In Support of Free Speech – Colorado Senate Bill 17-062

The free exchange of ideas and debate are the foundation of academia. When ideas are heard and challenged, students have the opportunity to learn and grow. Generations of young scholars sharpened their wits debating their classmates. Today, this tradition and its educational benefits are under attack across America. In the name of shielding hypersensitive millennials from the pain of debate, disagreement, and hurt feelings, university administrators are cracking down on free speech. It is time to push back against this encroachment.

Speech codes at modern universities go far beyond constitutional limits on speech, such as libel and slander. Hurt feelings are all it takes for legally protected speech to violate university policy. Academic administrators use catch all definitions that can be contorted to include almost anything. Labeling a hyper sensitive, perpetually offended student a special snowflake could be interpreted as creating a hostile atmosphere. That’s enough to get student suspended on some campuses. Don’t even think about phrases like “suck it up, buttercup!”

It doesn’t matter where the speech occurs. Universities try to police all student speech. Did you post a controversial opinion on Facebook? Or retweet Mike Cernovich and Ann Coulter? Or vocally support the President’s wall at a party. If the wrong person is physically present or sees it online, you could be in violation. All that matters to the university disciplinary committee is that snowflake ran to them crying.

The Foundation for Individual Rights in Education (the FIRE) litigates cases more ridiculous than anything implied here every year. As of this writing, only one college in Colorado – Western State – has a good rating from the FIRE. Every other has at least one significant threat to free speech. This is unacceptable and betrays the spirit of college.

As a student at a college with a problematic speech code, I am excited by Tim Neville’s efforts to protect free speech. I am remaining anonymous because my college speech policy has extremely loose definitions. The wording is so broad and vague that my stereotypes of students could be twisted into an offense. The environment created by this ambiguity and looming threat is unhealthy and profoundly contradicts the values of academia. In a rational world, expressing this opinion should not be cause for concern. Senate Bill 17-062 will be a major step towards restoring reason and common sense to Academia.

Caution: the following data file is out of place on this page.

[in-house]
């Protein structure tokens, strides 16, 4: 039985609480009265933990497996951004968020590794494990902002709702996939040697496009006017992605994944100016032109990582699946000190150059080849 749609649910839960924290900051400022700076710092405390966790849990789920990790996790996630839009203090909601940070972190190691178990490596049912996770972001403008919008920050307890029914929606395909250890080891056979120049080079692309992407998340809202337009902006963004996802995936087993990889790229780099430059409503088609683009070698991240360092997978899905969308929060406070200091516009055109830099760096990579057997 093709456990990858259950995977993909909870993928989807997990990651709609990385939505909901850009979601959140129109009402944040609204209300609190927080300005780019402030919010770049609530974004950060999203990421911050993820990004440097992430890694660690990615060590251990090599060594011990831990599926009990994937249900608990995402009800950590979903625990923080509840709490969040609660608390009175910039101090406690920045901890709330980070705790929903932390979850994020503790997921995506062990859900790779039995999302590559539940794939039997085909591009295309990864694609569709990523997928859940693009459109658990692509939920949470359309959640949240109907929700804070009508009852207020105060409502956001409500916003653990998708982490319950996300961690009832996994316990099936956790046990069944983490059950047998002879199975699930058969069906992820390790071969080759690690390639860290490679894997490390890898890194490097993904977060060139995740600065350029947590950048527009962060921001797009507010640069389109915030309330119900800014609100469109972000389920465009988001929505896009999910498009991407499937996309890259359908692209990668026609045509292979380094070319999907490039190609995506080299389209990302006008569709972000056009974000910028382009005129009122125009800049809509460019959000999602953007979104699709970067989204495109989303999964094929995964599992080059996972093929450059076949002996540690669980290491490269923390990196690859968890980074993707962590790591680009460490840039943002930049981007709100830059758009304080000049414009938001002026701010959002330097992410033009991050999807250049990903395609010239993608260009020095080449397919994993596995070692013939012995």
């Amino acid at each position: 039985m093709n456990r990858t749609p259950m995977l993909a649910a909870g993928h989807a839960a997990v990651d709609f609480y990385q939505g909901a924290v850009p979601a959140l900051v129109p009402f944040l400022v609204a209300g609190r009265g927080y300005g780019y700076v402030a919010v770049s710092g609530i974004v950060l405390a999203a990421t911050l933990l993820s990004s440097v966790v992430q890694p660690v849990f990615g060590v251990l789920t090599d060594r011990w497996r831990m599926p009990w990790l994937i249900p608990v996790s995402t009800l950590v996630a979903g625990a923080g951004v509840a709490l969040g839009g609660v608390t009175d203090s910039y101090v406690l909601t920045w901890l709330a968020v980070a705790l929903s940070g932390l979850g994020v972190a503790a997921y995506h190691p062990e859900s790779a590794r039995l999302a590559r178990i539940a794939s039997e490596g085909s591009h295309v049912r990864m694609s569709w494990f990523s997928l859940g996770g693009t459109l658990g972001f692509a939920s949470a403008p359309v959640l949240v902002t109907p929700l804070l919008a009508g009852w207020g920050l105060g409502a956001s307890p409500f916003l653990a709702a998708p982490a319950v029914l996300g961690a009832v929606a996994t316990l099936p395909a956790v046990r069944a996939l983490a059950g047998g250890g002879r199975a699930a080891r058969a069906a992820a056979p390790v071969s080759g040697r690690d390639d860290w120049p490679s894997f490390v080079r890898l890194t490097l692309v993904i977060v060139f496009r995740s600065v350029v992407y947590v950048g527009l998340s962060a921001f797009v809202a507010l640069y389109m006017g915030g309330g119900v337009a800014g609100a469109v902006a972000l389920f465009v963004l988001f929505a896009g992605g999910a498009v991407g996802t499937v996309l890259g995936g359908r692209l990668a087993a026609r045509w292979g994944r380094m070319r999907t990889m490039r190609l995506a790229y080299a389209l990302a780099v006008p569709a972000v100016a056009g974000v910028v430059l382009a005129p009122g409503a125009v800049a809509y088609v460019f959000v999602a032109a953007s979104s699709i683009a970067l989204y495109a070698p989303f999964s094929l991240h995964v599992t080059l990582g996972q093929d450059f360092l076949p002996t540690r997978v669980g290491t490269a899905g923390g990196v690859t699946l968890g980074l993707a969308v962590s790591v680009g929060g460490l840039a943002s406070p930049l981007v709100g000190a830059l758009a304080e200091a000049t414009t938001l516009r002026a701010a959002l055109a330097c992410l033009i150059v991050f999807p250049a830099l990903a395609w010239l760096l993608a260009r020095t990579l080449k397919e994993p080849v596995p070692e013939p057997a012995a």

The Deplorable Doctoral Candidate is an engineer, climate skeptic, entrepreneur, critic of academia, and occasional blogger. You can follow him on Twitter:

Should Free Speech be Zoned?

Steve_Humphrey Tim_Neville

Colorado State Legislators Senator Tim Neville and Representative Steve Humphrey have been making headlines with there “Student Free Speech Public Higher Education Campuses” bill.

This legislation would prohibit colleges and universities from restricting a student’s free speech on campus.

Neville & Humphrey’s bill is in direct response to “Free Speech Zones” that colleges and universities use to keep protestors fenced in to a specific location.

The irony of having “Free Speech Zones” setup far away from actual events and restrained by fences must be lost to University officials.

How can one have “free speech” if one is restricted in their ability to speak freely?

Not to mention, how can tax-payer funded institutions justify restricting Constitutional rights of their students?

Senator Neville and Rep. Humphrey deserve whatever praise they get from sponsoring this bill.

Senator Neville’s editorial regarding his bill has been popping up all over the Colorado news sphere. The Gazette, The Denver Post and various local news agenices have reprinted the editorial.

One line struck us as poignant, especially with all the talk of “safe-spaces” and “social justice warriors”: “We have to continue to teach our children that in order to be free, they must also be brave.”

Well said Senator.

How Draft Deferrers Ruined Academia and Why They Promote Useless Degrees